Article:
Monday, October 19, 2009

Turkeys and Roadkill

Since moving to the southwest side of town where it is more rural, I've noticed this random pair of wild turkeys that live close to the protected river trail which borders the main highway. I have occasionally see them poking about on the corner at the stoplight (which actually has a nice crosswalk considering it's a highway.)

A few weeks ago I saw one of the pair wandering around at the corner and my mind instantly said "Mmm! Thanksgiving dinner!" I laughed to myself, but then became a little worried as the wild gobbler was really close to the traffic and I was concerned it would quickly become roadkill. Indeed it was a miracle the turkeys weren't already a pile of feathers and fluff on the side of the road.

Then not too long ago I saw both turkeys hanging out at the corner once again. They seemed to be waiting for something. The light turned green for cross traffic and those turkeys promptly began strutting across the street at the crosswalk! I was amazed! Smart turkeys? Who knew? Apparently their sojourn at the corner with blazing traffic night and day had made them street-wise. In fact, I had to wait to turn left until they made it safely across the crosswalk to the other side. I haven't seen them since.

Living in suburbia most of my life, I have still felt I was always a country girl at heart. I love being in nature enough to be able to smell it engulfing me every day. However, I have been mildly surprised by how much nature still startles me - certain evidence that I am still really a suburban girl.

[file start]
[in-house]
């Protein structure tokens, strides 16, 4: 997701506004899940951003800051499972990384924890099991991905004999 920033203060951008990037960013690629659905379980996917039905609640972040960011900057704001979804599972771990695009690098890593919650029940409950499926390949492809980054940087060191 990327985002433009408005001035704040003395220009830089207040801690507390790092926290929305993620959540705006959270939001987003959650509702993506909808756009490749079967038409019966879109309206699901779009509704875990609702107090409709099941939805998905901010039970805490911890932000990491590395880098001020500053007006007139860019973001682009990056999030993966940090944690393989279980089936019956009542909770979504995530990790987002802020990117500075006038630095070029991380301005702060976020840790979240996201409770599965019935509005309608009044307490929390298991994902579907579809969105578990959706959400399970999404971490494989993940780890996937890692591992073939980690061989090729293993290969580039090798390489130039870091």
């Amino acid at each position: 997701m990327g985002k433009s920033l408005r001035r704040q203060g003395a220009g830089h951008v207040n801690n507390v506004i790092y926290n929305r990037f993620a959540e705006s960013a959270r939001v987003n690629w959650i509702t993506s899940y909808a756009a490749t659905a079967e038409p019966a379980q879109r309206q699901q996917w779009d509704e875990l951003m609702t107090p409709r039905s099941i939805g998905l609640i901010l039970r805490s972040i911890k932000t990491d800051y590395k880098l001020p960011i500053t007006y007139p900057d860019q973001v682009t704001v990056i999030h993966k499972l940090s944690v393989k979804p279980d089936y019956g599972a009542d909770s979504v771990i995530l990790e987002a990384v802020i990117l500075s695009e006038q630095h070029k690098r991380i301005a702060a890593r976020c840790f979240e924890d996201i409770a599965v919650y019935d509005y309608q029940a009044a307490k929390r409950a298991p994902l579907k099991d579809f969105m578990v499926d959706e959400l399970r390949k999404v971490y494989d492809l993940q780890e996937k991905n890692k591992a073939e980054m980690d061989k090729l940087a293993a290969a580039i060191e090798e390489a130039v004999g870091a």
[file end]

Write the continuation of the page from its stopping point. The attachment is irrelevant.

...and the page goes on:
For instance - my son and I were taking our usual walk past our outskirt homesteads (most especially to visit the farm dog). Along the way I have been astonished by how much roadkill we encounter. And strangely, it is roadkill of only one kind: snakes! It is not very pleasant to cruise by, pushing the stroller where the roadkill is at our very feet - squished serpentine shapes laid flat by careless passing cars. What's even more strange is that I counted six dead snakes in a single 100 foot stretch! I didn't point them out to my son, but he noticed anyway and seemed unfazed when I told him it was a dead snake. We even found a dead, unsquished one which was much more interesting in its 3-D form, pristine and round as if the snake had stretched out for a nap. All this squished snake business has been a reminder to me that when I have my farm/homestead at last we will be dealing with the death of animals a lot more often.

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